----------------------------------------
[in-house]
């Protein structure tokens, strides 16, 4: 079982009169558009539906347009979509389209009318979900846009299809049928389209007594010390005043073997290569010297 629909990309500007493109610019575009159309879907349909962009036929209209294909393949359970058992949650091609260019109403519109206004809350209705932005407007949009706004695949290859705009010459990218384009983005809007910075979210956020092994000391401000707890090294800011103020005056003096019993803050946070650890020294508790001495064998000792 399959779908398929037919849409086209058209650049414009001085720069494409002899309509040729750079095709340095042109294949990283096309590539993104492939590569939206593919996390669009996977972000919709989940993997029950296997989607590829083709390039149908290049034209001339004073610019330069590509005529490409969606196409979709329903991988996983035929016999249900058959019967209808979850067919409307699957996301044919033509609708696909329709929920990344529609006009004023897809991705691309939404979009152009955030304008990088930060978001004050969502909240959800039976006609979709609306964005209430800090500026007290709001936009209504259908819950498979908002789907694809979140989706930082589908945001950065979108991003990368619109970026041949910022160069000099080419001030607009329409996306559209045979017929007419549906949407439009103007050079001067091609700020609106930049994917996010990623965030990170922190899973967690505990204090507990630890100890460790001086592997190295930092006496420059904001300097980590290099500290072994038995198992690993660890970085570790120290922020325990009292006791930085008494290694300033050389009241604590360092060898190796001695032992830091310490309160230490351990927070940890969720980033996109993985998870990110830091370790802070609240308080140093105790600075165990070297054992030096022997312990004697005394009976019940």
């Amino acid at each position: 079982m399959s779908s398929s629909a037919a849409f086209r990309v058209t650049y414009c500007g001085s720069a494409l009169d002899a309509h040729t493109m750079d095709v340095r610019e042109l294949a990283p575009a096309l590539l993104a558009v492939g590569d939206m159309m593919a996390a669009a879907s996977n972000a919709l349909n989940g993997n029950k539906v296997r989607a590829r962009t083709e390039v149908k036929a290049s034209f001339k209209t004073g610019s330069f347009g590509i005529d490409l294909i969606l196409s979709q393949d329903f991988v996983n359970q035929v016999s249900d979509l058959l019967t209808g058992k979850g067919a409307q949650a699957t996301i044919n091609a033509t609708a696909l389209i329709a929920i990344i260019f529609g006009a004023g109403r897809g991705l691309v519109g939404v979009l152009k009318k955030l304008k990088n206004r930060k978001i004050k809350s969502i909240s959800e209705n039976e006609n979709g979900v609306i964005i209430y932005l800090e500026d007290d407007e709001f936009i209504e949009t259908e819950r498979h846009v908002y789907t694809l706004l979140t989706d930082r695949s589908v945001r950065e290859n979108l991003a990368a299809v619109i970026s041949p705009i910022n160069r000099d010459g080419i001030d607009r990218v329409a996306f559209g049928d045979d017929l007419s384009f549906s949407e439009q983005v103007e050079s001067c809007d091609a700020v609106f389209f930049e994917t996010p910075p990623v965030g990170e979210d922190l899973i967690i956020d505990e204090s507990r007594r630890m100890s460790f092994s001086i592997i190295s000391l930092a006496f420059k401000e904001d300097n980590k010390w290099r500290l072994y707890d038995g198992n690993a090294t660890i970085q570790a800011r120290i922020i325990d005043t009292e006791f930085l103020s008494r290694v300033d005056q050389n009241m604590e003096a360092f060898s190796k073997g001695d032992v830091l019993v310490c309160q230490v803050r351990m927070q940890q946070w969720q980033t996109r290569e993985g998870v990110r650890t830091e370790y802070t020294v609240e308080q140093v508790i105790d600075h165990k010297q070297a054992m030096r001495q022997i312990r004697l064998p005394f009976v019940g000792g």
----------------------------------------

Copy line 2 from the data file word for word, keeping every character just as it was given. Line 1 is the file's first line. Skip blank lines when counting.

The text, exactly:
């Protein structure tokens, strides 16, 4: 079982009169558009539906347009979509389209009318979900846009299809049928389209007594010390005043073997290569010297 629909990309500007493109610019575009159309879907349909962009036929209209294909393949359970058992949650091609260019109403519109206004809350209705932005407007949009706004695949290859705009010459990218384009983005809007910075979210956020092994000391401000707890090294800011103020005056003096019993803050946070650890020294508790001495064998000792 399959779908398929037919849409086209058209650049414009001085720069494409002899309509040729750079095709340095042109294949990283096309590539993104492939590569939206593919996390669009996977972000919709989940993997029950296997989607590829083709390039149908290049034209001339004073610019330069590509005529490409969606196409979709329903991988996983035929016999249900058959019967209808979850067919409307699957996301044919033509609708696909329709929920990344529609006009004023897809991705691309939404979009152009955030304008990088930060978001004050969502909240959800039976006609979709609306964005209430800090500026007290709001936009209504259908819950498979908002789907694809979140989706930082589908945001950065979108991003990368619109970026041949910022160069000099080419001030607009329409996306559209045979017929007419549906949407439009103007050079001067091609700020609106930049994917996010990623965030990170922190899973967690505990204090507990630890100890460790001086592997190295930092006496420059904001300097980590290099500290072994038995198992690993660890970085570790120290922020325990009292006791930085008494290694300033050389009241604590360092060898190796001695032992830091310490309160230490351990927070940890969720980033996109993985998870990110830091370790802070609240308080140093105790600075165990070297054992030096022997312990004697005394009976019940």